The penalties concern Section 12-1 of the NASCAR Rule Book “Actions detrimental to stock car racing”, Section 12-4-I “Any determination by NASCAR Officials that the Race Equipment used in the Event does not conform to NASCAR rules”, and Section 20-5.4A “Engine exceeded the maximum engine size of 358.00 cubic inch displacement.”

    The penalties assessed were:
    -A loss of 200 NASCAR Sprint Cup Series Championship Car Owner Points; suspension from the next 12 NASCAR Sprint Cup Series Championship Events; suspension from NASCAR until August 18, 2009; and probation until December 31, 2009 for owner, Danielle Long
    -A loss of 200 NASCAR Sprint Cup Series Championship Driver Points; suspension from the next 12 NASCAR Sprint Cup Series Championship Events; suspension from NASCAR until August 18, 2009; and probation until December 31, 2009 for driver, Carl Long
    -A $200,000 fine; suspension from the next 12 NASCAR Sprint Cup Series Championship Events; suspension from NASCAR until August 18, 2009; and probation until December 31, 2009 for crew chief, Charles Swing

    The Appellants requested and were granted a deferral of the fine and suspension penalties until such time as this hearing could be convened. The Appellants did not contest that the engine was oversized. They argued that the engine had been supplied by a third party and that the infraction may have been due to an error on the part of that supplier, or to expansion due to overheating, or to general wear and tear on the engine. The Appellants further argued that they are a very low budget team incapable of bearing suspensions and a fine of this magnitude.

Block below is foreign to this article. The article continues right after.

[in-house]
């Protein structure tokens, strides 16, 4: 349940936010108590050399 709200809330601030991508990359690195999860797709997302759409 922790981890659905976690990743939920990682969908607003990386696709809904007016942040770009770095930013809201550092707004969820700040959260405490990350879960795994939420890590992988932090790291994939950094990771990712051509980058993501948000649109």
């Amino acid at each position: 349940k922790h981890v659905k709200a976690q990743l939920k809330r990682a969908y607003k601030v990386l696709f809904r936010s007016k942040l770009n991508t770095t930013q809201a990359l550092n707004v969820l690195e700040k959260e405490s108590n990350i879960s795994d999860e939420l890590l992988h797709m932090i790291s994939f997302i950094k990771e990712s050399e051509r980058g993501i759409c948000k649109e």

The NASCAR representative argued that NASCAR has and continues to consider an oversized engine to be one of the most egregious of rules violations, warranting the harshest of penalties. The last penalty notices issued in NASCAR’s top series for an oversized engine were in 1991 and included 12-race suspensions in the series and a sizeable fine for its day.
    The Rule Book provides 8 cubic inches of flexibility in engine construction from a minimum of 350.000 cubic inch displacement to a maximum of 358.000 cubic inch displacement. Measurements on the engine in question calculated to a total cubic inch displacement of 358.197. According to the NASCAR representative, even the largest amongst the many, many engines inspected over the years usually allowed ample buffer below the 358.000 c.i.d. line.
    The Commission reaffirms that the race team is ultimately responsible for all components on the race car, including any supplied by third-party vendors. The Commission notes that during the hearing, the driver expressed a strong love of racing and a desire to compete at the highest levels of the sport. His testimony came across as genuine and heartfelt.
    While it is tempting to consider penalties that this driver and team can more-readily bear, the sport would not be well served by having a sliding scale of penalties calibrated to a given team or member’s resources. Penalties of this magnitude for this type of infraction are warranted in the NASCAR Sprint Cup Series.

    Upon reviewing all the testimony, the National Stock Car Racing Commission has decided to amend the penalties as follows:
    -in each of the three Penalty Notices, the statement that reads “Suspended from NASCAR until August 18, 2009” shall be rescinded.
    -all other elements of the penalties (points, suspensions from next 12 NSCS events, fine and probations) remain in force.
    -the periods of suspension shall be adjusted from the date of this hearing.
    The Appellants have the right under Section 15 of the Rule Book to appeal this decision to the National Stock Car Racing Commissioner.(NASCAR)(6-2-2009)